During the 1950s, Maori families were often large and lived in relatively loose-knit sub-tribes. In my family there were twelve children, and my mother and elder sisters and brothers “looked after" several others. My father's father married twice and had twenty-five children with his two wives.

Tribal gatherings were often held to discuss major issues or matters of concern brought up by elders or other influential members of the tribe. My generation was raised in an environment in which many of our elders spoke only the Maori language, and the stories they told us were part of the oral histories their elders had told them. The young ensured the elders were cared for, and in turn were given stories that could be carried forward to the following generations.

Living in rural areas meant my generation formed a close relationship with the natural world. We fished and gathered our food from the rivers, the sea and the land. Our traditional food supplies were abundant and the environment was unpolluted. The Maori system of passing knowledge from one generation to another by oral language, and teaching by demonstration and personal coaching, had sustained the survival of our people for centuries. It meant everyone had an important role in the tribe, and People were respected and listened to because of their Particular area of expertise.

Major changes occurred shortly after the Second world War. Many more Britons emigrated to New Zealand, strengthening the influence of British and world cultures on the New Zealand public and, subsequently, on the Maori people and their artists. Already the emerging giant of American culture had been experienced during the Second World War, when the United States responded to British Prime Minister Winston Churchill's strong request to protect New Zealand from Japanese invasion. Tens of thousands of American soldiers were based in New

Zealand during that time, and they left behind a culture of American music, dance and fast food.

When the New Zealand troops returned home after the Second World War, they brought with them stories of different cultures, great works of art and another way of looking at the world. However, they also carried the burden and sadness of leaving behind large numbers of comrades who had died on the battlefields and been buried in foreign countries. These were powerful emotional times when society was changing, and these influences were felt strongly in New Zealand. Maori, like the rest of the world, moved into a massive phase of cultural evolution that lasted from 1945 into the 1950s and beyond.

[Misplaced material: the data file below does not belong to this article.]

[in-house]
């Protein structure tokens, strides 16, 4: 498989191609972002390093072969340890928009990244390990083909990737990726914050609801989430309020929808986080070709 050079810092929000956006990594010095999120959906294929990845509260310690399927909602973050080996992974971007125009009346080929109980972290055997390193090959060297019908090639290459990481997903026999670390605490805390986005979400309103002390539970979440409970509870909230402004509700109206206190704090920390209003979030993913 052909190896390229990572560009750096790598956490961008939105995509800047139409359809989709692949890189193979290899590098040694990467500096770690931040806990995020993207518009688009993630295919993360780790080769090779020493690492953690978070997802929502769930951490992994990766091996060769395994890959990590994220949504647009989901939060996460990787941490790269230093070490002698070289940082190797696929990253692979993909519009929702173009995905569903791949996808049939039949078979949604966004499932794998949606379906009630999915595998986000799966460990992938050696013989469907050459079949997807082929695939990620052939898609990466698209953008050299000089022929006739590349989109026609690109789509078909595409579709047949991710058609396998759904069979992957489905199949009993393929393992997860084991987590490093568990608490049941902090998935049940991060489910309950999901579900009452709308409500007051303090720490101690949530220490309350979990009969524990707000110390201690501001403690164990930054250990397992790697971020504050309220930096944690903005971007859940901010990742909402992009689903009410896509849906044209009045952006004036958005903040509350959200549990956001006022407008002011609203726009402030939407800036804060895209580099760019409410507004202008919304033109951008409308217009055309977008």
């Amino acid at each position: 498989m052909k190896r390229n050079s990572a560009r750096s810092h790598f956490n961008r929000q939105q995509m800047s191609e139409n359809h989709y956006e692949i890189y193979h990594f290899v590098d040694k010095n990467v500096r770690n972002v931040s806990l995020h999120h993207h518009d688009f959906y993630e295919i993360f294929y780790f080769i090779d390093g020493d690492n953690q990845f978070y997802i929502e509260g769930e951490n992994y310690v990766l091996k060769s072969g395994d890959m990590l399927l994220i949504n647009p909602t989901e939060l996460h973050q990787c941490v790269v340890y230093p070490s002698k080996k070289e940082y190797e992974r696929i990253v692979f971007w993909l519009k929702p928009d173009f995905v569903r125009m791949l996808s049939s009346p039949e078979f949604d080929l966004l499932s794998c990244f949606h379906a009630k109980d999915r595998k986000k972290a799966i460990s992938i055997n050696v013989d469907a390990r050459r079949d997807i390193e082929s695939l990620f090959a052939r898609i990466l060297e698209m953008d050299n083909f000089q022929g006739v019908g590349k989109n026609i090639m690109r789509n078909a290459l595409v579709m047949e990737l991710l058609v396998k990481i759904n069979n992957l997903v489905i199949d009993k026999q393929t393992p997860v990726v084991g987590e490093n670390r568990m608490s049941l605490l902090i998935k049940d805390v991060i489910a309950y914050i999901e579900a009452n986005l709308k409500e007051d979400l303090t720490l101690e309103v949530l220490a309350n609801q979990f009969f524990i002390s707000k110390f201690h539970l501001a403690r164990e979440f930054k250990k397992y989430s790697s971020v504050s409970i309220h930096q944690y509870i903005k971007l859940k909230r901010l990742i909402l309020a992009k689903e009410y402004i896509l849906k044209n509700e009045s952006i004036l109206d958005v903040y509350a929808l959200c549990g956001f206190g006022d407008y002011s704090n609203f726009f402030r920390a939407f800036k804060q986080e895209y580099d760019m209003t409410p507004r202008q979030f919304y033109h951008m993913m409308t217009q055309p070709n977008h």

In 1952, Elizabeth was crowned Queen of England and won the hearts of older and newer generations of New Zealanders. Britain was affectionately referred to as "the home country". At the same time, the memories of the thousands of American soldiers made their mark, and when rock ‘n’ roll stormed through the United States it simultaneously swept New Zealand. When Bill Haley, Elvis Presley and later the Beatles became international stars, they also became stars in New Zealand.

In New Zealand, the latter part of the 1950s brought major migrations of young Maori men and women into the cities. Although that generation retained its tribal links, the children of these Maori, born into urbanization, had fewer ties to their tribal ancestors. Television, movies, radio, records and picture magazines bombarded our country with new and exciting images, and both urban and rural Maori were drawn away from tribal life. By the late 1960s, the Maori exodus to the cities had reached huge proportions and changes to the environment made traditional practices of gathering food from nature difficult. There had been a great increase in the number of factories, and chemical pollutants had been released into the sea. Dragnet fishing, in which trawlers tow huge nets that scoop up everything in their path, had destroyed large parts of the ocean floor and made it into a desert. In addition, commercial fishing had stripped coastal waters of the seafood previously available to families to sustain their day-to-day lives. These days, Maori have to purchase most of their seafood from supermarkets and other commercial outlets.